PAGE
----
Even after 173 years of nationhood, the Belgian state appears as implausible as ever. In a country united by pragmatism and divided by language, will Belgium be torn apart by the force of words or held together with the power of good sense?
Belgium celebrated its national day on Monday 21 July. As the nation kicked back its heels to enjoy the festivities, the royal family clocked in for their most important day's work of the year. While the strain of public life showed on some of the more obscure royals who snoozed in the aisles, King Albert II delivered his tenth anniversary address.
As is the custom, the easy-going Albert spoke in both French and Dutch. On the occasion of his 10 years on the throne, the king took the opportunity to express national pride and unity. But with no common language, no national newspapers or broadcasters, and an increasingly powerless federal government, the oneness of Belgium he sought to exalt was an extremely complex creature to pin down.
In fact, the royal family are one of the few threads holding the country's complex identity in place. Groping around for another symbol, he turned to sport. He referred to two rising Belgian icons – Kim Clijsters and Justine Henin-Hardenne – as symbols of national unity, and wished both of them luck as they battled for Belgium in the Fed Cup.
The sports-mad king was perhaps not just waxing lyrical because of Juju and Kimmy's historic moment – if lacklustre hour and a half –on the Roland Garros centre court in Paris, delivering him the first all-Belgian grand slam final (and title), exclusive access to the royal box and the opportunity to hand out the trophy.
I'm no monarchist and I certainly don't think that an elegant backhand or a killer serve should personify national identity. However, I can see the beautifully parallel careers of the tennis wonders – one a Fleming, the other a Walloon – both playing under the tricolours can raise the spirits, if not the essence, of modern Belgium.
Although the two enjoy a friendly rivalry and have such contrasting personalities, they have got on well since childhood. And the fact that they are tied so closely – Kim is the world's number two and Justine is number three – does not give a chance for regional envy or gloating to surface.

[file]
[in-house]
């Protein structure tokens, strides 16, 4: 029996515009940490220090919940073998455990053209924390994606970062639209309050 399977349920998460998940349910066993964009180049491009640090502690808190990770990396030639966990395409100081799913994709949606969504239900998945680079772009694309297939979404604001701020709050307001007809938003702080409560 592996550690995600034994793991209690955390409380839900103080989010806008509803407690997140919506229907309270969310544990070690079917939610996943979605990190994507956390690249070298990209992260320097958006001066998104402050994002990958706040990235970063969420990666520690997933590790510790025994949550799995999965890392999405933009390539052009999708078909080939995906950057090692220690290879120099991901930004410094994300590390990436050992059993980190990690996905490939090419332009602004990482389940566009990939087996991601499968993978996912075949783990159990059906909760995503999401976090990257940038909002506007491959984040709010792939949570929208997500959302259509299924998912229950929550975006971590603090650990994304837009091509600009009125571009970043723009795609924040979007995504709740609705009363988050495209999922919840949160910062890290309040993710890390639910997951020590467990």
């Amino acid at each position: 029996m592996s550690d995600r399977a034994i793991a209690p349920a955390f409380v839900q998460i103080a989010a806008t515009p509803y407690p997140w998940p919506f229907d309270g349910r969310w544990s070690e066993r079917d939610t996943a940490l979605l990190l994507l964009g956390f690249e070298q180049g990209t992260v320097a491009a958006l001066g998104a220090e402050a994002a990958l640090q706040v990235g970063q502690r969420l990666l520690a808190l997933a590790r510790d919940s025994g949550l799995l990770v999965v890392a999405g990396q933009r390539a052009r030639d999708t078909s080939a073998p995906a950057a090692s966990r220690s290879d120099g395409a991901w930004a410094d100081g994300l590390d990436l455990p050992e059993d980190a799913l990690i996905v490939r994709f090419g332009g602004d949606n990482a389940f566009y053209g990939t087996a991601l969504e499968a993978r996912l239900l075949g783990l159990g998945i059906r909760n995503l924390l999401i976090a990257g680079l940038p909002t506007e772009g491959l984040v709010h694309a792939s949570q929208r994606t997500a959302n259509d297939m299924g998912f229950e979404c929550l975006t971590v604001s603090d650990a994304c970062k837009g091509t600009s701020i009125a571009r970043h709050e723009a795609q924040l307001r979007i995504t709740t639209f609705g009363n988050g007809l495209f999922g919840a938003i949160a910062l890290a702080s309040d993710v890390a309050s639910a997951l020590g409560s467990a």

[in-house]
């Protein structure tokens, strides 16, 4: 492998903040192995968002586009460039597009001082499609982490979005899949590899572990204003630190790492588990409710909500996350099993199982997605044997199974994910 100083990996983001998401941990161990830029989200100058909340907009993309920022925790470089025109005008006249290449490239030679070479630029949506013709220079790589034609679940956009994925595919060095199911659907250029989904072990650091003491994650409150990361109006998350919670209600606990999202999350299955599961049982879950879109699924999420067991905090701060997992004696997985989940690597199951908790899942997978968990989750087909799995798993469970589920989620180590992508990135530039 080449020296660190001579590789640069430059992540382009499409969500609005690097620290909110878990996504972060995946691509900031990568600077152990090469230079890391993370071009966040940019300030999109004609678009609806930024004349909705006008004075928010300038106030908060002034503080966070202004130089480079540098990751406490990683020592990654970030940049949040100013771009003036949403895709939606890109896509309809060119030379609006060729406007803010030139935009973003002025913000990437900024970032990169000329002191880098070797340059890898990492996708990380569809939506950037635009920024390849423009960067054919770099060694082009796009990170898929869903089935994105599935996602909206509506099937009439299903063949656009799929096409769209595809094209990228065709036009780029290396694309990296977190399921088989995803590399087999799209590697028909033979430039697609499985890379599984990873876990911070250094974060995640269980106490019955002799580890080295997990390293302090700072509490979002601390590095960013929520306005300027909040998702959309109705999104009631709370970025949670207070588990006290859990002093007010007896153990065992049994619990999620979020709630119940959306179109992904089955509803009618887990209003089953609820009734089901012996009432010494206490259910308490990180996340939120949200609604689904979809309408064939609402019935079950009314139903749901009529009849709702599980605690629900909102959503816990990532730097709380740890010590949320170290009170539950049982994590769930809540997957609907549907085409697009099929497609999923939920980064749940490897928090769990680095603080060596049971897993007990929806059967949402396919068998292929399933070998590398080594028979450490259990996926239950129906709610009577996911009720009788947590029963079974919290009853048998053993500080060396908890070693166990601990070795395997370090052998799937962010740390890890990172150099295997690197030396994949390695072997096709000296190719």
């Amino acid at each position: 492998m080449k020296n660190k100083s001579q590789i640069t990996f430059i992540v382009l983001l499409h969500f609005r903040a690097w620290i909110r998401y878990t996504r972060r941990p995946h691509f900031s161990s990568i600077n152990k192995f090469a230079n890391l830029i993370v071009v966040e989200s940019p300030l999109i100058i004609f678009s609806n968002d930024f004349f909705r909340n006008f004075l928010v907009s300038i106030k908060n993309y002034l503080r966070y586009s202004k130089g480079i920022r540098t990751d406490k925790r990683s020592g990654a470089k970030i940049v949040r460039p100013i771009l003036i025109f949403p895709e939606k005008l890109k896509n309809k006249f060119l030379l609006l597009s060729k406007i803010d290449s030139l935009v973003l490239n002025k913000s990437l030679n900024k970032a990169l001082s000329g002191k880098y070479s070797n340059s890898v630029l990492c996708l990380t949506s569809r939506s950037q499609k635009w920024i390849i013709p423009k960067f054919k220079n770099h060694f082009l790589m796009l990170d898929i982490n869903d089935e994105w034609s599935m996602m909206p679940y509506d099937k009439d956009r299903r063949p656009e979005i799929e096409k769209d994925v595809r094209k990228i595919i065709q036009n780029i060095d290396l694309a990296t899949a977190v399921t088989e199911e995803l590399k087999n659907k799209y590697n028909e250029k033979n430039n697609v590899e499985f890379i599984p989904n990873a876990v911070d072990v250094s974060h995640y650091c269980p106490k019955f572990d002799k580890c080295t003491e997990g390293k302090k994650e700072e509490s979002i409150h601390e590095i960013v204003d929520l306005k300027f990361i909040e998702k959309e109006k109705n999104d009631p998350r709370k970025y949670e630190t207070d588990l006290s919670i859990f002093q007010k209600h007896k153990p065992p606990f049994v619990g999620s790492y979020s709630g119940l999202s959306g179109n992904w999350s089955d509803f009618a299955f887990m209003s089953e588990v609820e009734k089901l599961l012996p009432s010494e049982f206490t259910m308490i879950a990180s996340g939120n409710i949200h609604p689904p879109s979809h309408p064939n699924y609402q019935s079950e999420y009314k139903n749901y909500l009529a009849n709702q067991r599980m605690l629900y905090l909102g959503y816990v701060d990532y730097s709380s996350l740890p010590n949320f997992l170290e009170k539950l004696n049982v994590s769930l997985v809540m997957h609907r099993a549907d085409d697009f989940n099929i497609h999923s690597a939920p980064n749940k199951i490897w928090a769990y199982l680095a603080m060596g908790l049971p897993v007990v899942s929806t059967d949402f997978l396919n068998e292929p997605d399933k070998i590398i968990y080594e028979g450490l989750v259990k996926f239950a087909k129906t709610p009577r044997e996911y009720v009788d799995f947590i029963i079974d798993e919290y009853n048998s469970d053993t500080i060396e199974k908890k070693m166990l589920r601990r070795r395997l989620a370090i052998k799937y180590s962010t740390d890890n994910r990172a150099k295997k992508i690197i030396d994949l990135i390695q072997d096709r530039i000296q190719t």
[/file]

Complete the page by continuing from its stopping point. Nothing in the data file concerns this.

Nevertheless, the two young icons are daughters of their time and are living manifestations of the language fault line along which the country is slowly drifting apart: in public, Justine speaks French or English and does not speak Dutch, while Kim speaks Dutch or English, and prefers not to speak French. In fact, English is increasingly becoming the lingua franca in Belgium.
Post-modern states of mind
To my eyes, Belgium, as a nation, can only be described as post-modern. The once central state apparatus is gradually being deconstructed and its competencies slowly devolved to the regions.
This devolution has resulted in a unique parallel system of government where power is divided geographically into regions and linguistically into communities. ‘Regions' satisfied Walloon ambitions for greater regional economic power while ‘communities' met Flemish aspirations for greater cultural autonomy.
The latter innovation came into existence to resolve the thorny issue of bilingual Brussels, which is predominantly French speaking but is historically and geographically Flemish. The settling of the status and borders of Brussels was the most ambitious constitutional reform Belgium had undergone since it was established in 1830.
And, just as a revolt at the unlikely venue of the opera house paved the way for Belgian independence in the 19th century, the tiny village of Voeren/Fouron brought about the collapse of the national government in 1987 and sparked the reforms that would turn Belgium into a federal state.
‘Federal' in Belgium has a special meaning. Whereas in most countries it means increasing centralisation of power, here it has meant the exact reverse. However, the most radical reform was to exclude the ultimate supremacy of national over regional government. This decoupling of hierarchies has led to the rather surreal situation of each region setting its own foreign policy.